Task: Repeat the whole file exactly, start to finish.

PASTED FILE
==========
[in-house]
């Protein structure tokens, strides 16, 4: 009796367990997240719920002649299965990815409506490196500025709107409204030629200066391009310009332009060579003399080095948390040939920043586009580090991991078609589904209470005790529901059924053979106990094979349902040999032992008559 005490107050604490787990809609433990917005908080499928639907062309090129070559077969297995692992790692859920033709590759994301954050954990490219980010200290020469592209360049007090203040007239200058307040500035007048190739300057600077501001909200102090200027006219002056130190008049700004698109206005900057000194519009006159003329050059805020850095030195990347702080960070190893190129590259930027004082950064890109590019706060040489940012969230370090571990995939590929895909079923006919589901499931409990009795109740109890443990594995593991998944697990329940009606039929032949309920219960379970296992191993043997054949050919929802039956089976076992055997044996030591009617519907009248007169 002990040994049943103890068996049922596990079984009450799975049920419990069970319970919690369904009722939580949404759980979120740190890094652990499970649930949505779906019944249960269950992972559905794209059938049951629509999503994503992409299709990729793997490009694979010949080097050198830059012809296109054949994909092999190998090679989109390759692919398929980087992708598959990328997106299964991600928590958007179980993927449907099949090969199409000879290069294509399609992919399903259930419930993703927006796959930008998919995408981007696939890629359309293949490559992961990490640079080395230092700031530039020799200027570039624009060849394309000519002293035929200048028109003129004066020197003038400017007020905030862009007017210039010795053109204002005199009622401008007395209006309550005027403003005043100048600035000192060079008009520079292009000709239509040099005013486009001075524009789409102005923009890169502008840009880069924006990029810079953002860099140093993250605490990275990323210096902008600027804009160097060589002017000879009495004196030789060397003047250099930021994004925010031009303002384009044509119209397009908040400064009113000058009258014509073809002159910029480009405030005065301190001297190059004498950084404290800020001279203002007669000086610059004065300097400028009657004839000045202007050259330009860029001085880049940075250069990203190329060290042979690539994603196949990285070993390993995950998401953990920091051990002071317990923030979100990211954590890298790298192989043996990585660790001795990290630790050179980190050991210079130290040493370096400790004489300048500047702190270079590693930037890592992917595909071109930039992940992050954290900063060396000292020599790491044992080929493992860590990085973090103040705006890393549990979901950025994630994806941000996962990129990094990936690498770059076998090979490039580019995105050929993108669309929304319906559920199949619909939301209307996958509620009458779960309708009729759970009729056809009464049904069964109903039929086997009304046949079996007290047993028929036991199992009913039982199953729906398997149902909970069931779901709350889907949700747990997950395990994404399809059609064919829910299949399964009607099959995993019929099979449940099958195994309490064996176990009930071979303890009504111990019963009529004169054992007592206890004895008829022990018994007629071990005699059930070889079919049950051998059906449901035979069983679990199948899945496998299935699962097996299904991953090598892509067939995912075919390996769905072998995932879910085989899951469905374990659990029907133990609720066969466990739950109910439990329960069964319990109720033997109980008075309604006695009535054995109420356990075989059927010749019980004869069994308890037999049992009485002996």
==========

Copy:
[in-house]
């Protein structure tokens, strides 16, 4: 009796367990997240719920002649299965990815409506490196500025709107409204030629200066391009310009332009060579003399080095948390040939920043586009580090991991078609589904209470005790529901059924053979106990094979349902040999032992008559 005490107050604490787990809609433990917005908080499928639907062309090129070559077969297995692992790692859920033709590759994301954050954990490219980010200290020469592209360049007090203040007239200058307040500035007048190739300057600077501001909200102090200027006219002056130190008049700004698109206005900057000194519009006159003329050059805020850095030195990347702080960070190893190129590259930027004082950064890109590019706060040489940012969230370090571990995939590929895909079923006919589901499931409990009795109740109890443990594995593991998944697990329940009606039929032949309920219960379970296992191993043997054949050919929802039956089976076992055997044996030591009617519907009248007169 002990040994049943103890068996049922596990079984009450799975049920419990069970319970919690369904009722939580949404759980979120740190890094652990499970649930949505779906019944249960269950992972559905794209059938049951629509999503994503992409299709990729793997490009694979010949080097050198830059012809296109054949994909092999190998090679989109390759692919398929980087992708598959990328997106299964991600928590958007179980993927449907099949090969199409000879290069294509399609992919399903259930419930993703927006796959930008998919995408981007696939890629359309293949490559992961990490640079080395230092700031530039020799200027570039624009060849394309000519002293035929200048028109003129004066020197003038400017007020905030862009007017210039010795053109204002005199009622401008007395209006309550005027403003005043100048600035000192060079008009520079292009000709239509040099005013486009001075524009789409102005923009890169502008840009880069924006990029810079953002860099140093993250605490990275990323210096902008600027804009160097060589002017000879009495004196030789060397003047250099930021994004925010031009303002384009044509119209397009908040400064009113000058009258014509073809002159910029480009405030005065301190001297190059004498950084404290800020001279203002007669000086610059004065300097400028009657004839000045202007050259330009860029001085880049940075250069990203190329060290042979690539994603196949990285070993390993995950998401953990920091051990002071317990923030979100990211954590890298790298192989043996990585660790001795990290630790050179980190050991210079130290040493370096400790004489300048500047702190270079590693930037890592992917595909071109930039992940992050954290900063060396000292020599790491044992080929493992860590990085973090103040705006890393549990979901950025994630994806941000996962990129990094990936690498770059076998090979490039580019995105050929993108669309929304319906559920199949619909939301209307996958509620009458779960309708009729759970009729056809009464049904069964109903039929086997009304046949079996007290047993028929036991199992009913039982199953729906398997149902909970069931779901709350889907949700747990997950395990994404399809059609064919829910299949399964009607099959995993019929099979449940099958195994309490064996176990009930071979303890009504111990019963009529004169054992007592206890004895008829022990018994007629071990005699059930070889079919049950051998059906449901035979069983679990199948899945496998299935699962097996299904991953090598892509067939995912075919390996769905072998995932879910085989899951469905374990659990029907133990609720066969466990739950109910439990329960069964319990109720033997109980008075309604006695009535054995109420356990075989059927010749019980004869069994308890037999049992009485002996």